The High Court judgement might be relevant to ex-detainees, for whom "Rule 35" was not properly implemented when they were detained, in seeking compensation now.
PROTECTING VULNERABLE PEOPLE IN ADMINISTRATIVE IMMIGRATION DETENTION
Over the past two and half years, Medical Justice has helped hundreds of detainees who fit these criteria. Owing directly to our interventions, the majority have been released. Most of them have also been able to bring fresh claims for leave to remain on the basis of our medical evidence our volunteer doctors either produced or helped them obtain. Some of these (ex-detainees) have already been granted status.
It is clear that vulnerable people are routinely detained in violation of BIA policy.
Our activities have recently contributed to an important BIA policy change and a High Court judgement which can further help to obtain release for those who should never have been detained in the first place:
1) Changes to Rule 35 reports about detainees with “special illnesses” including torture.
2) A High Court judgement which holds that it is unlawful for BIA and detention centre managements to fail to ensure competent medical examination of detainees who have evidence that they are survivors of torture.
Detention Centre Rule 35
This applies to all vulnerable groups.
Until recently, such reports (when sent) have almost invariably been ignored by BIA case-workers. Furthermore, in many cases seen by Medical Justice, the mandatory “long admission clerking” (during which a nurse must see the detainee within two hours of arrival) of detainees on arrival (usually by a nurse) has often failed to elicit the documenting of blatant evidence of torture.
BIA have recently issued a new Detention Services Order (DSO 3/2008) and a related Asylum Policy Instruction (Reports of Special Illnesses and Conditions (Including Claims of Torture) Received from Immigration Removal Centres, Regarding Detainees)
These are worth studying in detail, because they provide a new basis for protecting our clients/patients. They can be accessed by clicking on underlined words, but to summarise:
DSO 03/2008 provides a new Rule 35 pro-forma for reporting evidence of unfitness for detention. DSO 03/2008 requires that if a detainee claims to be a person whose health is likely to be injuriously affected by continued detention or any conditions of detention (including torture survivors), the detention centre doctors must make a report on the detainee's claim and send it together with a completed Rule 35 pro-forma to the BIA Contact Management Team and file a copy in the medical notes, which the detainee, their independent doctor and lawyer have the right to access.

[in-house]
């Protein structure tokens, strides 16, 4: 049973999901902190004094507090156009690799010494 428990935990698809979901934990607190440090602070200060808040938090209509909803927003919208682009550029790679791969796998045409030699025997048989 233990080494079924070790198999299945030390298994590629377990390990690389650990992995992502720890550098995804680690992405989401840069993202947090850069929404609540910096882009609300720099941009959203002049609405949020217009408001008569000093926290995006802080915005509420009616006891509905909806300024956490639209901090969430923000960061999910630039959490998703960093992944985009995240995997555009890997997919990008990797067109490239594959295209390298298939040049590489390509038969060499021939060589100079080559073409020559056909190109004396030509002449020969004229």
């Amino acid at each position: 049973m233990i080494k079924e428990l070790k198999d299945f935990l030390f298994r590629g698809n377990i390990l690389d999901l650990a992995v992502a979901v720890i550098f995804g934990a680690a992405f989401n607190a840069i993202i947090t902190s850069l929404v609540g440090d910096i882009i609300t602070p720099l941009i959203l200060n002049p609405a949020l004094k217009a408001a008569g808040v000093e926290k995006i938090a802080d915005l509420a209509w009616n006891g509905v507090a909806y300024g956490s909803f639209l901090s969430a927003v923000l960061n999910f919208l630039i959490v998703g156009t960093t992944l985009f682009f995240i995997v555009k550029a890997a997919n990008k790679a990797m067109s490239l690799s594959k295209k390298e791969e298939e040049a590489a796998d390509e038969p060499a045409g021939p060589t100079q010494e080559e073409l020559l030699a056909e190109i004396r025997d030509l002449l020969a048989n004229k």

The Asylum Policy Instruction requires that:
1) Within 24 hours of having received the report, the BIA Contact Management Team must fax the BIA casework unit or case owner (whoever is responsible for conducting the detainee's detention review) a copy of the report along with the Rule 35 pro forma.
2) The officer conducting the Detention Review must:
a) Carry out a Detention Review and decide whether continued detention is appropriate;
b) Complete a form and fax it back to the relevant Immigration Removal Centre (IRC), no later than 2 working days, starting from the following working day that the fax was received.
c) Forward another form to the detainee's legal representatives and the BIA manager at the IRC before it is forwarded on to the detainee and placed in the medical notes.
3) The Rule 35 documentation must be considered as part of the substantive asylum claim.
4) If the detainee is “Appeal Rights Exhausted” the BIA case owner/case worker must treated the Rule 35 documentation as further submissions and if refused, paragraph 353 of the Immigration Rules should be applied … “Caseworkers/ case owners must refer to the AIs on Further Representations and Fresh Claims and Submissions received after refusal of an asylum or human rights claim, to assess whether the report warrants a grant of status, and if not, whether the submissions amount to a fresh claim (which it may be appropriate to certify under s.96 of the 2002 Act - see IDI on Appeals - The One Stop Procedure).”
5) Where the report comes from an independent source (as opposed to from a detention centre clinician), the source of the allegation (of unfitness for detention) should influence the weight to be placed upon it (e.g. is it from a doctor who has examined the patient), and the action a caseworker/case owner will need to take.
6) Where a request is received from a detainee/ or his/her Legal Representatives that the detainee be released from detention in order to obtain an independent medical report, the officer responsible for managing detention should consider the request in light of all the facts.
The High Court judgement recently promulgated in the case of PB
A March 2008 High Court judgement was issued concerning a woman (PB) who has strong medical evidence confirming her claims to be a rape and torture survivor, and who had been detained for an extended period. During that time she was not examined by a detention centre doctor. After just over six months she was released as a result of her representatives bringing a High Court action for judicial review. Click here for a summary .
1) The Judge held that her detention was wrongful because in failing to offer a medical examination which could and should have revealed such evidence, detention centre rule 35 had been breached.
2) The woman will receive compensation